“Consumer Duty doesn’t prevent a fee being charged of course but it’s only right that a consistent approach should be taken,” Hollingworth said.

He said this had been further put under the microscope due to Halifax’s recent move to impose a maximum broker fee cap, which put a “marker on its expectation for fees”.

Hollingworth said there may be instances when a high fee is justified but Consumer Duty was intended to “initiate some two-way scrutiny of fair value and lenders will be looking out for outliers that are charging big fees”.

Murphy continued that Consumer Duty seemed to want advisers to cover off as many product areas as possible, possibly as there is a fear from the regulator that the adviser will be the “only advice the consumer takes in their lives, and they’re trying to ensure that advice covers off as many needs and services as possible”.

“There seems to be something of a disconnect – on the one hand advice is less valued by the regulator, and on the other they want mortgage advisers to deliver more advice beyond the service the customer has come to them for,” he said.

Murphy said that there is perhaps a “need for the regulator to get its ducks in a row, accept that consumers want advice and extenuate the huge positives of taking it, rather than being somewhat obsessed with making sure consumers have access to non-advised routes, only having access to one lender’s products, and not having all those protections that come with advice”.

Scott Harris, managing director of Your Mortgage People, said mortgage broker fees had been in decline for a number of years, but Consumer Duty had been “accelerating” the trend as “firms seek to ensure they can justify their position via fair value assessments, and lenders exercise controls over their intermediary base to weed out unfair or excessive charges”.

“This is great news for consumers, and demonstrates a market with effective levels of competition, which is in line with a FCA key operational objective. The Consumer Duty, in this respect, drives out unwanted behaviours. It adds structure and fairness to the marketplace as the fee a customer pays is tied to the value they receive,” he said.

Harris said the FCA declared it was not a price regulator so the “interaction between regulation, Consumer Duty, and the position of individual lenders and brokers is not without nuance”.

He continued: “In particular there is a fairly diverse array of methodologies applied by individual mortgage lenders as to the best way to manage fee levels.

“In the early days, I heard conflicting views on flat rate versus percentage-based charging systems, and different tolerances on caps. Happily, there was quickly a consensus that one size didn’t fit all, and to embrace the letter and spirit of Consumer Duty a value assessment required understanding of the underlying business model, type of business and borrower type.”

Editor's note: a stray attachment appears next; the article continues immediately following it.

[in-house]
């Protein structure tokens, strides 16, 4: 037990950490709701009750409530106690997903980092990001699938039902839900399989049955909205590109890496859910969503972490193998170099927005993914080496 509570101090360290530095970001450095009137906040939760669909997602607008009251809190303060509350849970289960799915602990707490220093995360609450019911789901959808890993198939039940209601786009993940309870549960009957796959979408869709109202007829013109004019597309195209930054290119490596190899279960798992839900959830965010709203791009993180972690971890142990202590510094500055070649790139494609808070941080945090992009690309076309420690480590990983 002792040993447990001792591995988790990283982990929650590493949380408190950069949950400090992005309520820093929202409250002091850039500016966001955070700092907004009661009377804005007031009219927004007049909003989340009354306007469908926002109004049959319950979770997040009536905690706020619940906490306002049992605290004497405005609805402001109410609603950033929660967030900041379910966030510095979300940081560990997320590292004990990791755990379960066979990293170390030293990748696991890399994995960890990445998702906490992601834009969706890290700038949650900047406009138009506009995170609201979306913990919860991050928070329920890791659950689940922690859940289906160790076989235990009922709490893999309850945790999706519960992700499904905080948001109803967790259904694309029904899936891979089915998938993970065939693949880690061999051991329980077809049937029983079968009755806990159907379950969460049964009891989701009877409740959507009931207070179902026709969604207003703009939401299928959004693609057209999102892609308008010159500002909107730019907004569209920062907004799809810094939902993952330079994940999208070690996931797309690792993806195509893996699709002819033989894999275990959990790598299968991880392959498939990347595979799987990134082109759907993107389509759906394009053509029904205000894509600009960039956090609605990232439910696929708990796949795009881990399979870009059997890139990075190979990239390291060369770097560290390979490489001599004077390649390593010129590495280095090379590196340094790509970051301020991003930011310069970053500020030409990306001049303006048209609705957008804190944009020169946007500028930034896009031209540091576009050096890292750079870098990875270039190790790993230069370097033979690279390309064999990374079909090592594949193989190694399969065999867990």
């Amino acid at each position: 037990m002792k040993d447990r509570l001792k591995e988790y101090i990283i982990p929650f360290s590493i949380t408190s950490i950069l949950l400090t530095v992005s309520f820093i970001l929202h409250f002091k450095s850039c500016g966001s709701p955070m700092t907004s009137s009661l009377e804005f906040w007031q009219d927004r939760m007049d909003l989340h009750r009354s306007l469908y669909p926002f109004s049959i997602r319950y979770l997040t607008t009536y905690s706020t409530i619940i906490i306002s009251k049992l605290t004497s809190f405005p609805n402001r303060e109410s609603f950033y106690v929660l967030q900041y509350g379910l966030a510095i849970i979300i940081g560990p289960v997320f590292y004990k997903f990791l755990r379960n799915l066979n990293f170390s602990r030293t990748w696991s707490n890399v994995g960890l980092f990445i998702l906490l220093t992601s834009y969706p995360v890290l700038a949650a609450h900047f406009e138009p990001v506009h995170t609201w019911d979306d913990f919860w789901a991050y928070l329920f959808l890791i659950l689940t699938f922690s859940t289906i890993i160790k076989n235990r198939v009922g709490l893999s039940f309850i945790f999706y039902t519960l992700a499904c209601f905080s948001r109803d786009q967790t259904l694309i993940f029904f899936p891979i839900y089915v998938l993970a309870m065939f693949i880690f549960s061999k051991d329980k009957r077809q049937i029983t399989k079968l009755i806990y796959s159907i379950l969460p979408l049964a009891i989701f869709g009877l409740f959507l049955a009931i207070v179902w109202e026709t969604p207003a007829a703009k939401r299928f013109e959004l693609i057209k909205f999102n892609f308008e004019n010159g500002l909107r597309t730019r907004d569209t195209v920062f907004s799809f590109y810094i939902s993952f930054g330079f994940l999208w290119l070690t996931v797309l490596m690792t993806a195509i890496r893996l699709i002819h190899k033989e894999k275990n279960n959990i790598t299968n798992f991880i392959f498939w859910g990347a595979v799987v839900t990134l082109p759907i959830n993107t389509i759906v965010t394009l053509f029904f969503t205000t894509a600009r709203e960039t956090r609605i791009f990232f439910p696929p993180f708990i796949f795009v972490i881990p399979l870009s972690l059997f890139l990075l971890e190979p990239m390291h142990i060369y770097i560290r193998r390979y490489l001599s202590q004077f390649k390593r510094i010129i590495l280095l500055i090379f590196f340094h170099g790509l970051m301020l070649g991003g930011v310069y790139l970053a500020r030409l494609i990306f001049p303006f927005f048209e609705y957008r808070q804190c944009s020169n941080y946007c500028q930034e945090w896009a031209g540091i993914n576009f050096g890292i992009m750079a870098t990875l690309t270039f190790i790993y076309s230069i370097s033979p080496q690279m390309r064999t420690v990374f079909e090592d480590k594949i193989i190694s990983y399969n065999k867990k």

Broker competition could be factor in fee-free trend

Hollingworth noted the “competition in a tricky market and increasingly savvy consumers” could be contributing to the growth in fee-free transactions.

He said: “Embattled customers dealing with higher mortgage rates and an increased cost of living will only be likely to shop around more, in search of the most cost-effective solution in terms of mortgage and adviser.

“The market only gets tougher to navigate so the growth in number of customers being able to take advantage of advice without paying a fee will only help boost the accessibility of advice. “

Robert Payne, director of Langley House Mortgages, agreed that heightened broker competition could be a factor as “brokers are fighting for business and those that don’t charge fees make themselves more attractive”.

He said: “For straightforward cases I think the procuration fees paid by lenders are reasonable and you can run a profitable business. However, not all brokers have the luxury of straightforward cases and as soon as you start doing complicated or highly regulated cases such as debt consolidation, the time spent on each case rises dramatically and charging fees becomes more justified.”

Payne said in the past he had heard of some brokers “playing on the naivety of clients” who could be unaware they get paid by the lender, and some charged for a product transfer which could be done in minutes or by the client themselves.

“It’s likely these brokers are moving away from charging fees for these types of cases as the market becomes more aware of fee free options,” he noted.

Payne said there was “definitely still a place for charging fees” and as a fee-free broker there were cases where it was “frustrating” to not charge a fee, but it felt it was the right thing to do for the customer.

 

This is part of a series on broker fees with further deep dives into lifetime mortgage, second charge fees and average broker fees coming up.